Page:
The Kofukuji Ttemple in Nara
- Tourist spots in nara city -

Kofukuji was a temple for the family of Fujiwara.
Yamashinadera Temple, the origin of Kofukuji Temple, was built by his wife when Fujiwara no Kamatari was seriously ill.
It became big with Mr. Fujiwara's prosperity, and became smaller as Mr. Fujiwara's strength declined, and it became just before destruction when the movement of Haibutsu Kishaku.
[ History of Kofukuji Temple in Nara ]
The origin of Kofukuji Temple is the Yamashinadera Temple that was in Yamashiro country(present southern part of Kyoto Prefecture.).
When Kamatari Nakatomi-no (Kamatari Fujiwara-no on the day before death) is seriously ill, Yamashinadera Temple was built in 669 to pray for his recovery of his illness by his wife.
(Kamatari Nakatomi-no is a meritorious person who regained back the administration from the Soga family to the Emperor.)
When the capital was transferred to Asuka in 673, Yamashinadera Temple also moved to its vicinity.
(Asuka was a part of the current Asuka village.)
And it came to be called Umayasakadera Temple according to the place name.
Kamatari Fujiwara-no had an excellent son named Fuhito.
Fuhito was also active for Emperor.
In 710 the capital was transferred to Heijo-Kyo.
(Heijo - kyo was part of the present Nara city and part of Yamatokoriyama city.)
In accordance with this, Umayasakadera Temple also moved to the present place and became the name Kofukuji.
Fuhito died in 720.
Kofukuji Temple was family temple of Fujiwara, but the Emperor built Nan'endo Hall for memorial.
After that, Fujiwara family had power as an aide of the Emperor even after the capital moved to Kyoto.
And the power of Kofukuji Temple became bigger.
Syncretism of Shinto and Buddhism was advanced from around the year 1000.
Kofukuji Temple also began to be operated together with Kasuga Taisha Shrine.
The power of Kofukuji tempered a little when politics came to be carried out by samurai since around 1600.
In the Meiji era the government separated Shinto and Buddhism.
(It is from 1868 to 1912 in the Meiji era.)
Haibutsu Kishaku (a movement to abolish Buddhism) was started.
Temples in various places were destroyed.
Kofukuji Temple was also in danger of survival.
Since around 1900 the national cultural property protection policy began, Kofukuji Temple was able to escape the destruction.

[ Current structures of Kofukuji Temple ]
Currently, Kofukuji has mainly the following structures.
Because there are not many fences in the Kofukuji Temple and there are no gates, you can see the structures' appearance at any time.
However, it is usually Tokondo Hall and National Treasure Hall that can enter the structures.

<Chukondo Hall (rebuilding)>
Chukondo Hall is undergoing rebuilding now.
The hall is completed in October, and ceremonies will be held here.

Chukondo Hall of Kofukuji Temple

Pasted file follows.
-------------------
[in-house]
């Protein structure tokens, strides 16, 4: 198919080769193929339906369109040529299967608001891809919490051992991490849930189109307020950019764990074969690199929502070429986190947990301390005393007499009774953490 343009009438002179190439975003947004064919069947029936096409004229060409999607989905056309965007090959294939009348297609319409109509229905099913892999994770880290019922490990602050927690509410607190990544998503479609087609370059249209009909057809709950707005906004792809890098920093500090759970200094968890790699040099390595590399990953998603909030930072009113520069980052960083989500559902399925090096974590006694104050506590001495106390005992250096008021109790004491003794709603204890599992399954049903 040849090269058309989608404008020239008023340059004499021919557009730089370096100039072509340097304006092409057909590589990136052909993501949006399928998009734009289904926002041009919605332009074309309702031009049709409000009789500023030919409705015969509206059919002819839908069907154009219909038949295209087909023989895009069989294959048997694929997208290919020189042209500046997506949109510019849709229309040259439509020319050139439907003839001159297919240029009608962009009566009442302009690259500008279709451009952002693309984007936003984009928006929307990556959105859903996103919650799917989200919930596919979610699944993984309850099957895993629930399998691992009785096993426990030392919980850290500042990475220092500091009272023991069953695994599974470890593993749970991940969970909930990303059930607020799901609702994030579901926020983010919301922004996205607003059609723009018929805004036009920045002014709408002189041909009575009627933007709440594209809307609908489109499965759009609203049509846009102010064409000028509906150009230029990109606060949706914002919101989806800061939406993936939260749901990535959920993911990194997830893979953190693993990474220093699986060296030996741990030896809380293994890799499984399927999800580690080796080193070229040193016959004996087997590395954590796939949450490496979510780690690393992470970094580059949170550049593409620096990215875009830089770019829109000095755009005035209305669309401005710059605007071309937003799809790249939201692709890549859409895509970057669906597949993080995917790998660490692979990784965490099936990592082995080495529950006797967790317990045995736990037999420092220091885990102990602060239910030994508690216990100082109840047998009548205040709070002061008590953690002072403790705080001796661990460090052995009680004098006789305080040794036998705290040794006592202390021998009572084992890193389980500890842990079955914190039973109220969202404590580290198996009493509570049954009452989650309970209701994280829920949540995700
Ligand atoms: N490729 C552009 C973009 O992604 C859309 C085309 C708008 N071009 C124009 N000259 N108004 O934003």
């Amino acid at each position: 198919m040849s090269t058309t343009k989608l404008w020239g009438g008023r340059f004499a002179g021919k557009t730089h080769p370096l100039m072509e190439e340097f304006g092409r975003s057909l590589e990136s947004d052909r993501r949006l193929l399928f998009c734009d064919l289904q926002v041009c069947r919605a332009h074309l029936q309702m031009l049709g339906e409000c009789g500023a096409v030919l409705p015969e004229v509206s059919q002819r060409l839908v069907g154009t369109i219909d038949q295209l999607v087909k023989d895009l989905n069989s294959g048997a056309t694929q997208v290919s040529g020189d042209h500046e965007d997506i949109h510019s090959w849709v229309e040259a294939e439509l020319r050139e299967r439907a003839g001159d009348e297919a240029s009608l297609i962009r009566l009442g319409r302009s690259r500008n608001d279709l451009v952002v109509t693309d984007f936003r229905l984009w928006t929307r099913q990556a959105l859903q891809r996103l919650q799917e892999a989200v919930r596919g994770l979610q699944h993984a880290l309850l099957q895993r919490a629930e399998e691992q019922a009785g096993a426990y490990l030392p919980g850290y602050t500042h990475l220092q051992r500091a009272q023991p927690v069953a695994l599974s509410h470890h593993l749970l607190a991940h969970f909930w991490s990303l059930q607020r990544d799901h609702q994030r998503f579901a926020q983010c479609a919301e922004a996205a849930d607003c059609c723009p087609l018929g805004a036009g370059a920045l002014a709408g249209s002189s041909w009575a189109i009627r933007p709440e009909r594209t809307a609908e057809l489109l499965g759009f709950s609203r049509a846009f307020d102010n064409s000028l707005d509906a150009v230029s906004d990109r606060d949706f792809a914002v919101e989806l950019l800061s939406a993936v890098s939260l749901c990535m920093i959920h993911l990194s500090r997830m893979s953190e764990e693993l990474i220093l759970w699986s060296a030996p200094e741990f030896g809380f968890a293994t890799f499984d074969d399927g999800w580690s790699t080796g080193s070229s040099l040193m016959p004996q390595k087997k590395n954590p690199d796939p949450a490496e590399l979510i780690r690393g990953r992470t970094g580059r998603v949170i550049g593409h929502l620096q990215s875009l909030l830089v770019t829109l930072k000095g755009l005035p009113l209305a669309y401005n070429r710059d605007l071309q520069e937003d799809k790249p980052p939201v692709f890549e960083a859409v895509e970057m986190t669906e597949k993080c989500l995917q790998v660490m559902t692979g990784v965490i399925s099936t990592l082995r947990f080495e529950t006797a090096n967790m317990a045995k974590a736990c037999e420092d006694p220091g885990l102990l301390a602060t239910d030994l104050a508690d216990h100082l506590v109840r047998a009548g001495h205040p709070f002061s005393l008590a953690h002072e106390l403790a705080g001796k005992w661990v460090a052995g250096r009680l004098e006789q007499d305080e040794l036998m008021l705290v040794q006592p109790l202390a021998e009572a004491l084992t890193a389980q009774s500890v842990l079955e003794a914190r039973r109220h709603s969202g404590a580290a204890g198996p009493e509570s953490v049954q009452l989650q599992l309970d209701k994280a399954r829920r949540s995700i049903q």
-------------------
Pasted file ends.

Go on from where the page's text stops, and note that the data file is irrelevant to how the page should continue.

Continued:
<Tokondo Hall>

Tokondo Hall of Kofukuji Temple

The following statues are enshrined in the Tokondo Hall.
Yakushi Nyorai, Nikko Bosatsu, Gekko Bosatsu, Monju Bosatsu, Yuimakoji, Shitenno (Four guardian kings), Junishinsho(twelve divine generals)

<Hokuendo Hall>

Hokuendo Hall of Kofukuji Temple

The following statues are enshrined in the Hokuendo Hall.
Miroku Nyorai, Hoorin, Daimyoso Bosatsu, Mujaku, Seshin Bosatsu, Shitenno (Four guardian kings)

<Nan'endo Hall>

Nan'endo Hall of Kofukuji Temple

The following statues are enshrined in the Nan'endo Hall.
Fukukensaku Kannon Bosatsu, Hosorukuzazo, Shitenno (Four guardian kings)

<Gojunoto Pagoda>

Gojunoto Pagoda of Kofukuji Temple

The following statues are enshrined in the Gojunoto Pagoda.
Yakushisanzon, Shakasanzon, Amidasanzon, Mirokusanzon

<Sanjunoto Pagada>

Sanjunoto Pagoda of Kofukuji Temple

The following statues are enshrined in the Sanjunoto Pagada.
Benzaiten, Jugodoji

<Hitokoto-Kannondo Hall>

Hitokoto-Kannondo Hall of Kofukuji Temple

The following statues are enshrined in the Hitokoto-Kannondo Hall.
Hitikoto Kannon

<Fudodo Hall>

Fudodo Hall of Kofukuji Temple

The following statues are enshrined in the Fudodo Hall.
FudoMyoo

<The Kohfukuji National Treasure Hall>

The Kohfukuji National Treasure Hall

The following statues are enshrined in the Kohfukuji National Treasure Hall.
Shenjyu Kannon Bosatsu and many other images

<Temporary Kodo Hall>

Temporary Kodo Hall of Kofukuji Temple

The following statues are enshrined in the Temporary Kodo Hall.
Amida Nyorai, Yakushi Nyorai, Jizo Bosatsu, Bonten

<Oyuya Bath House>

Oyuya Bath House of Kofukuji Temple

It was a bath for priests and monks.

<Office of the temple>

Office of Kofukuji Temple

<Bodaiin Omido Hall>

Bodaiin Omido Hall of Kofukuji Temple

The following statues are enshrined in Bodaiin Omido Hall.
Amida Nyorai, Fukukensaku Kannon Bosatsu, Chigo Kannon Bosatsu


(July 27, 2018)

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